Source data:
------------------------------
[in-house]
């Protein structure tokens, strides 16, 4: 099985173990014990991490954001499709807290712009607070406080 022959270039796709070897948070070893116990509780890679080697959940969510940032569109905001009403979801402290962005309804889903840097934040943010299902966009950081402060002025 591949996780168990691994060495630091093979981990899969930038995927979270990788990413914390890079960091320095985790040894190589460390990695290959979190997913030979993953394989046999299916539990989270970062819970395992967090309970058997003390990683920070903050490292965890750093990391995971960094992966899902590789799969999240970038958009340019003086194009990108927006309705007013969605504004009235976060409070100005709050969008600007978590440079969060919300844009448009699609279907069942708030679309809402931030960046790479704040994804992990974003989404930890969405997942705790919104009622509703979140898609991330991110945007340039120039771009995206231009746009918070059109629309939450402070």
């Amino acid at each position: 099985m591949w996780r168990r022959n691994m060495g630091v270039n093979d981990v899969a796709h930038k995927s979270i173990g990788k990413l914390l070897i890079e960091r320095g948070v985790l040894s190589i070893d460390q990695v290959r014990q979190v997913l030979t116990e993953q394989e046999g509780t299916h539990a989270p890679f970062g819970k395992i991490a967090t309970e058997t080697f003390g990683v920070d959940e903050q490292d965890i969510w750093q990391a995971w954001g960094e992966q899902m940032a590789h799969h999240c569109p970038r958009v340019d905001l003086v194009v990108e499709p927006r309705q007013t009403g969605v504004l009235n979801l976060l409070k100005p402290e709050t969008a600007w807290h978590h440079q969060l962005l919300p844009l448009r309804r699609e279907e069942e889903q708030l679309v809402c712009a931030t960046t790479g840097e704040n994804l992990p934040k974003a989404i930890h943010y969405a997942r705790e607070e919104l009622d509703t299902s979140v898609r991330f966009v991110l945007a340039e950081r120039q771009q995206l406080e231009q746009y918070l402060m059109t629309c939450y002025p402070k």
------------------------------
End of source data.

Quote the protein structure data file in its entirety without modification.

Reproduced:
[in-house]
């Protein structure tokens, strides 16, 4: 099985173990014990991490954001499709807290712009607070406080 022959270039796709070897948070070893116990509780890679080697959940969510940032569109905001009403979801402290962005309804889903840097934040943010299902966009950081402060002025 591949996780168990691994060495630091093979981990899969930038995927979270990788990413914390890079960091320095985790040894190589460390990695290959979190997913030979993953394989046999299916539990989270970062819970395992967090309970058997003390990683920070903050490292965890750093990391995971960094992966899902590789799969999240970038958009340019003086194009990108927006309705007013969605504004009235976060409070100005709050969008600007978590440079969060919300844009448009699609279907069942708030679309809402931030960046790479704040994804992990974003989404930890969405997942705790919104009622509703979140898609991330991110945007340039120039771009995206231009746009918070059109629309939450402070």
């Amino acid at each position: 099985m591949w996780r168990r022959n691994m060495g630091v270039n093979d981990v899969a796709h930038k995927s979270i173990g990788k990413l914390l070897i890079e960091r320095g948070v985790l040894s190589i070893d460390q990695v290959r014990q979190v997913l030979t116990e993953q394989e046999g509780t299916h539990a989270p890679f970062g819970k395992i991490a967090t309970e058997t080697f003390g990683v920070d959940e903050q490292d965890i969510w750093q990391a995971w954001g960094e992966q899902m940032a590789h799969h999240c569109p970038r958009v340019d905001l003086v194009v990108e499709p927006r309705q007013t009403g969605v504004l009235n979801l976060l409070k100005p402290e709050t969008a600007w807290h978590h440079q969060l962005l919300p844009l448009r309804r699609e279907e069942e889903q708030l679309v809402c712009a931030t960046t790479g840097e704040n994804l992990p934040k974003a989404i930890h943010y969405a997942r705790e607070e919104l009622d509703t299902s979140v898609r991330f966009v991110l945007a340039e950081r120039q771009q995206l406080e231009q746009y918070l402060m059109t629309c939450y002025p402070k």